Martin Ten Hoeve aka Lampi, the 202cm tall Dutch wave rider, had a kind of comeback on the PWA tour after a foot injury. He qualified for the main event in Sylt and seems to have recovered from his foot injury which happened at the PWA event in Klitmøller in 2015. Besides his little comeback on tour, he changed his equipment sponsors as well. We hooked up with Lampi to speak about his latest news.

Martin Ten Hoeve on a wave free sailing trip at the Baltic Sea

Martin Ten Hoeve on a wave free sailing trip in Gislövshammar, Sweden (Pic: Sara Sandahl Christensen)

 

Continentseven: Congrats you made it through the trials in the World Cup in Sylt recently. Happy about it?

Martin Ten Hoeve: Yes, thanks for that. Well trials are kinda always hard because they often get pushed trough, in conditions that are maybe not so good, so that makes me more nervous.

Continentseven: You were a bit off the tour, what’s your impression on the current level on tour?
Martin Ten Hoeve:
The level is improving each year, but I do think that the guys who have the double moves in their bags have easier heats. In Sylt it was different. You could see that it was harder for everyone to land any double moves. The guys, who normally are able to land double moves all the time could not show them as the wind was too light!

Martin Ten Hoeve made it through the trials in Sylt 2016 (Pic: Carter/PWA)

Martin Ten Hoeve made it through the trials in Sylt 2016 (Pic: Carter/PWA)

 

Continentseven: How hard was it to keep the level during periods off the tour?
Martin Ten Hoeve:
Not too hard I think. All the moves I can do are still in my system, but to progress is harder and that counts for all the riders.

Continentseven: You are an extremely tall and heavy rider. What’s your smallest board (volume) you use?
Martin Ten Hoeve:
I have a 86 liter board, but that’s pretty much for the big storms. Otherwise I choose floating to come through the wind holes, above smaller boards.

Continentseven: So, you windsurf with bigger boards compared to all other riders. Isn’t it harder to carve turns and jump with that ships?
Martin Ten Hoeve:
No, I think these days it’s not hard at all anymore on those big ships. I show that in all my videos using mainly big boards. Fins change also a lot. The asymmetrical fins I got of K4 help!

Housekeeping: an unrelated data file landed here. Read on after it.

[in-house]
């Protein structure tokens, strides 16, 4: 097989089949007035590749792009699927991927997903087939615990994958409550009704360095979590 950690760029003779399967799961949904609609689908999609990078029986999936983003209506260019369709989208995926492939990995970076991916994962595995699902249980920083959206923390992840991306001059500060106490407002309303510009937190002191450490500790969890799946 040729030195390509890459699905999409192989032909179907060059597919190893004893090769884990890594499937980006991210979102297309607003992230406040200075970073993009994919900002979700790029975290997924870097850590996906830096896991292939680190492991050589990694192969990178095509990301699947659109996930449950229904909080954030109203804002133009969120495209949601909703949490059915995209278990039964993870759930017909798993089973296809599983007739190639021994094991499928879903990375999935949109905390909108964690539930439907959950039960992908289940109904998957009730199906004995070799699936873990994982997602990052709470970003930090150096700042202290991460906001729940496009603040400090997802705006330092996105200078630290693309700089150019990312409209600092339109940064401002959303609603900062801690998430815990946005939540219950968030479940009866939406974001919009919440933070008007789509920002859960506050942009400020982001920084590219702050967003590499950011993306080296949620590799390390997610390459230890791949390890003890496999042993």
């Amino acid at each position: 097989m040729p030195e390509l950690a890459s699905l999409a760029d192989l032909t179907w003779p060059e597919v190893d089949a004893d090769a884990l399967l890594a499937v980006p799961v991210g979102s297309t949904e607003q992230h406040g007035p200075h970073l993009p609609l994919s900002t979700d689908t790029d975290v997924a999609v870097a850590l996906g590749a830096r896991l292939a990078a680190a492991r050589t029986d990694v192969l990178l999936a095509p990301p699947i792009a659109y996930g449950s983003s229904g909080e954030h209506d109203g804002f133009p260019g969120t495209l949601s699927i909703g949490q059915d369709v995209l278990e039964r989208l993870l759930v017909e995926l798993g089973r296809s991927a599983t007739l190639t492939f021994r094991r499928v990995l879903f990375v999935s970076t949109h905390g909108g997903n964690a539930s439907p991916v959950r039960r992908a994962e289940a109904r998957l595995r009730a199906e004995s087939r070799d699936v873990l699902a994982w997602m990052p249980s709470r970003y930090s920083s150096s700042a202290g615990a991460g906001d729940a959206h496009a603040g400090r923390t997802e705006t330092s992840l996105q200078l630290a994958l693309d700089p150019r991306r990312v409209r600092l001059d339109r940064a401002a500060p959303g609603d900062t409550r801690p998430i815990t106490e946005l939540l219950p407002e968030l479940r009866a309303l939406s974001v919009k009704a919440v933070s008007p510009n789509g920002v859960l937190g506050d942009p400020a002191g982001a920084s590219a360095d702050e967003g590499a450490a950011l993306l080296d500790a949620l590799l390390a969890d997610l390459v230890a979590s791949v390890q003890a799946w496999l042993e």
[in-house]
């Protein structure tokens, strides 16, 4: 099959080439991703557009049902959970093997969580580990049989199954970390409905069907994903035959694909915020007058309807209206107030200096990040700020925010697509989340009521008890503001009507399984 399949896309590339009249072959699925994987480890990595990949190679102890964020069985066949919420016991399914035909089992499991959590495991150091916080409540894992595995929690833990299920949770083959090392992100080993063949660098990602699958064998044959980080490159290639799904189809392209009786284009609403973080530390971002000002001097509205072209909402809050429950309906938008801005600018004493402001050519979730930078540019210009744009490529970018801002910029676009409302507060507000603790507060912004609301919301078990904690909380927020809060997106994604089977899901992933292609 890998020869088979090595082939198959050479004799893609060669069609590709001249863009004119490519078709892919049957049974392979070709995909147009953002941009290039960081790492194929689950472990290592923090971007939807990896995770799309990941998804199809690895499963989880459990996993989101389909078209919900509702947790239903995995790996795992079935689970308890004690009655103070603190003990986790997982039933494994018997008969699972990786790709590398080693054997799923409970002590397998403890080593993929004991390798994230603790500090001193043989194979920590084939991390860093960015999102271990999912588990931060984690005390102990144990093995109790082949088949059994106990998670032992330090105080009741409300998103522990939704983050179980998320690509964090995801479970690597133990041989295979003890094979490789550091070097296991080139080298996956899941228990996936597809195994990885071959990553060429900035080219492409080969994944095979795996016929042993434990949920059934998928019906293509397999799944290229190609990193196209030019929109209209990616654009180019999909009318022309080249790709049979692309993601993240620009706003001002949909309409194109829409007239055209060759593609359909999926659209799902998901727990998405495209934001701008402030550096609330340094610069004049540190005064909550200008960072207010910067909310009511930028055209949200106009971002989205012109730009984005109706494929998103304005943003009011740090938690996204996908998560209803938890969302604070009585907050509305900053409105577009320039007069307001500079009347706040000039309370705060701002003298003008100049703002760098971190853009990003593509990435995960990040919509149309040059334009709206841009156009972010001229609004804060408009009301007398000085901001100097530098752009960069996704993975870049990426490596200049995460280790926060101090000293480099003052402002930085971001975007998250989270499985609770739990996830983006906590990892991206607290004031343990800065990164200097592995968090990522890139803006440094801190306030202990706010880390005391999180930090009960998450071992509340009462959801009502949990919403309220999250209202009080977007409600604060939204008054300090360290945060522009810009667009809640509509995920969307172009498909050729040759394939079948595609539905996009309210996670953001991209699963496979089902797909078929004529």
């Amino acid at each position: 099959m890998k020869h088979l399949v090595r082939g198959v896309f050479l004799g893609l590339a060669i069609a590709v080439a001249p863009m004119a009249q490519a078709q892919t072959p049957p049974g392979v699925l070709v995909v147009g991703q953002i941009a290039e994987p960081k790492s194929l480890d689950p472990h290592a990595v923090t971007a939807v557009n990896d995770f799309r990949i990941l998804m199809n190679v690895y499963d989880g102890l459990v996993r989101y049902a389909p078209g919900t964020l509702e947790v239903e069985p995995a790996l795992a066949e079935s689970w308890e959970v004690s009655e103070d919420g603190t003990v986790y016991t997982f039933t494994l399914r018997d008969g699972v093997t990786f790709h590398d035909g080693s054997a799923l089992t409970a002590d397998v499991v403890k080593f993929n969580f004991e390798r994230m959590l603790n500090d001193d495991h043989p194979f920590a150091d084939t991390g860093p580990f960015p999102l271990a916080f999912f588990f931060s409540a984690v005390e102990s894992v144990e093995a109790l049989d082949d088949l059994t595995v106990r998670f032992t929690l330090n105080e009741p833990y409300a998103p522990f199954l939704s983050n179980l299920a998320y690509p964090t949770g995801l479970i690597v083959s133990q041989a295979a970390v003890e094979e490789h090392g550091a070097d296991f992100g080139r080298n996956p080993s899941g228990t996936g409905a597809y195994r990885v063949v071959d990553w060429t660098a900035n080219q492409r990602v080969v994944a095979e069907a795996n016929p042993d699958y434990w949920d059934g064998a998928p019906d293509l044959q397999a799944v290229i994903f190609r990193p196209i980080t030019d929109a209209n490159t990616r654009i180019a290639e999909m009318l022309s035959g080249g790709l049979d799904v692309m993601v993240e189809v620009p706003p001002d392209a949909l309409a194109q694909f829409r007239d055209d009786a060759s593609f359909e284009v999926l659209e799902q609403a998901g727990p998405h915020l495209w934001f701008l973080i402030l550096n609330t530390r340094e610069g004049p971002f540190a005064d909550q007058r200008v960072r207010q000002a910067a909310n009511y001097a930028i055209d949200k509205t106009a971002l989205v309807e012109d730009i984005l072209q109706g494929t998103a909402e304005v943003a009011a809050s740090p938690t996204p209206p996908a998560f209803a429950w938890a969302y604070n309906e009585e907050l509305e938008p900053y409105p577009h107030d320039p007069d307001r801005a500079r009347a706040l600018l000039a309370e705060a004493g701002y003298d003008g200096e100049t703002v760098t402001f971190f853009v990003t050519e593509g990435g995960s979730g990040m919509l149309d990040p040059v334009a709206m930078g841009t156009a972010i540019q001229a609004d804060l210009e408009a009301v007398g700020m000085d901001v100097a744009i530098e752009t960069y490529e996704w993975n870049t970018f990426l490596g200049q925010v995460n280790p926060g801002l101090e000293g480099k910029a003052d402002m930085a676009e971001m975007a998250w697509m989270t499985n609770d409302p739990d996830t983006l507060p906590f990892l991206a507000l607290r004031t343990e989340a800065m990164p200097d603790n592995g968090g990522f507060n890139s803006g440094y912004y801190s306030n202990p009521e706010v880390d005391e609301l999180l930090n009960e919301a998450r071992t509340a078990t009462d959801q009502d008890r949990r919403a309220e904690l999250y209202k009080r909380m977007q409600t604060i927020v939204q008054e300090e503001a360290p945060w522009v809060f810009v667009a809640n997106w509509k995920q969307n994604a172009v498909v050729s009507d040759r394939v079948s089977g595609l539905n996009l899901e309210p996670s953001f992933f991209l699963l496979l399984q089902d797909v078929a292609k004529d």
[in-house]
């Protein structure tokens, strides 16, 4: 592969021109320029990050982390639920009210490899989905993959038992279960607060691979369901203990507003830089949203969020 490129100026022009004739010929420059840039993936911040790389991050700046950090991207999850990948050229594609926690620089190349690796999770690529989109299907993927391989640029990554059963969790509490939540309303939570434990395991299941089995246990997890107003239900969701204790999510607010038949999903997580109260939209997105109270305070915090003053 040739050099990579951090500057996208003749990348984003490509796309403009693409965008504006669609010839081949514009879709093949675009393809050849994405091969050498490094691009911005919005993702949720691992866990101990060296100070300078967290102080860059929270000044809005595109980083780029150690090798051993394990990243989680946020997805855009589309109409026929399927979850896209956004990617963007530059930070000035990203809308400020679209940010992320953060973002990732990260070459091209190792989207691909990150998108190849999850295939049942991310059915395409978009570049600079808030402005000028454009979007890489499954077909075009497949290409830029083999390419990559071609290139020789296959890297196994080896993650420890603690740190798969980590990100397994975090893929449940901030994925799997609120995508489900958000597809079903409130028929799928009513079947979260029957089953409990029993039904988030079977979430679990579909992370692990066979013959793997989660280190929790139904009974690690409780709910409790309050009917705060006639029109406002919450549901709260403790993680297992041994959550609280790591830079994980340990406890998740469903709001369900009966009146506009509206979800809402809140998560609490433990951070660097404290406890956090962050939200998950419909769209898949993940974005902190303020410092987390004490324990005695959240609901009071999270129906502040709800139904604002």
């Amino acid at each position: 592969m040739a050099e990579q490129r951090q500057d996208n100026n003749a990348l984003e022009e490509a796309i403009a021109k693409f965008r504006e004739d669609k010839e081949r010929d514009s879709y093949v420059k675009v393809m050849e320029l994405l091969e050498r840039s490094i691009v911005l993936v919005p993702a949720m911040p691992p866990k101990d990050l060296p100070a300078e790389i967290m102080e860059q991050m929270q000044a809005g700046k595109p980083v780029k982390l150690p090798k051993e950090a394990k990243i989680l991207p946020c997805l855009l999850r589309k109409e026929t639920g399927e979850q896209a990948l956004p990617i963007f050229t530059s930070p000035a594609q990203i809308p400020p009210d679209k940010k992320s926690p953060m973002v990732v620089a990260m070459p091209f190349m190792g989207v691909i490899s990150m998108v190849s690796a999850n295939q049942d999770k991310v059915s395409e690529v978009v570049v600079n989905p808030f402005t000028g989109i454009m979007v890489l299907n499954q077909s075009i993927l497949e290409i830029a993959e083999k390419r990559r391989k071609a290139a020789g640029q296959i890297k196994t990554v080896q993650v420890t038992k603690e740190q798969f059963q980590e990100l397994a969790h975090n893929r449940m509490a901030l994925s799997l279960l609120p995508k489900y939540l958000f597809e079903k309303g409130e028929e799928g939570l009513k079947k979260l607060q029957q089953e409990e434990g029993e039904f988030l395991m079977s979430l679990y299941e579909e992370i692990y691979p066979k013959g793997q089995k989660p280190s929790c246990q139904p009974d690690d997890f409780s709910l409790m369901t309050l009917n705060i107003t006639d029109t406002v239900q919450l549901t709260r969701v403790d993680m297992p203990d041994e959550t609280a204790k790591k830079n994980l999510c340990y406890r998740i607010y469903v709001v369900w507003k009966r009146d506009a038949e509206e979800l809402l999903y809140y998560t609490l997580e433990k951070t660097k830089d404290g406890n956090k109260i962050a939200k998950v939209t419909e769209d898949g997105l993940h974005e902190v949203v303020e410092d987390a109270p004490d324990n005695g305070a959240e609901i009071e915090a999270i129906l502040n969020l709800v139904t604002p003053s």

Martin Ten Hoeve on a thick wave

Martin Ten Hoeve on a thick wave in Gislövshammar, Sweden (Pic: Sara Sandahl Christensen)

 

Continentseven: You have new equipment partners. Tell us more about it.
Martin Ten Hoeve:
Yeah super happy with my new sponsor Simmerstyle. I got a complete deal with them. I was already stoked about the sails when I was testing for Boardseeker few years ago. With jumping I had so much control on that sails. About the boards I was not sure yet as I was stoked about my old board sponsor, so I needed to try the boards before I made that decision. Simmerstyle made me a proto quantum 115L what I tried in dead onshore and side shore wind and I got surprised there. It feels more loose and still plans as early as the other boards. Friends of mine said they could see that my original wave ride style came back more, what is a really nice compliment.

Continentseven: You were quite a while on Goya/Point-7! What was the reason for that change?
Martin Ten Hoeve:
I found a better match with Simmerstyle and I never got my 10 years anniversary cake…

Continentseven: What are your next goals?
Martin Ten Hoeve:
This year I focused all my energy on getting fit again after my injury and that opened up to make my body even more strong because then I can step my level up. During this year I was playing around with my wave ride style to improve it.

Martin Ten Hoeve shares the waves with team mate Ben Proffitt

Martin Ten Hoeve shares the waves with team mate Ben Proffitt (Pic: Sara Sandahl Christensen)

©continentseven.com 2016, Pics: Sara Sandahl Christensen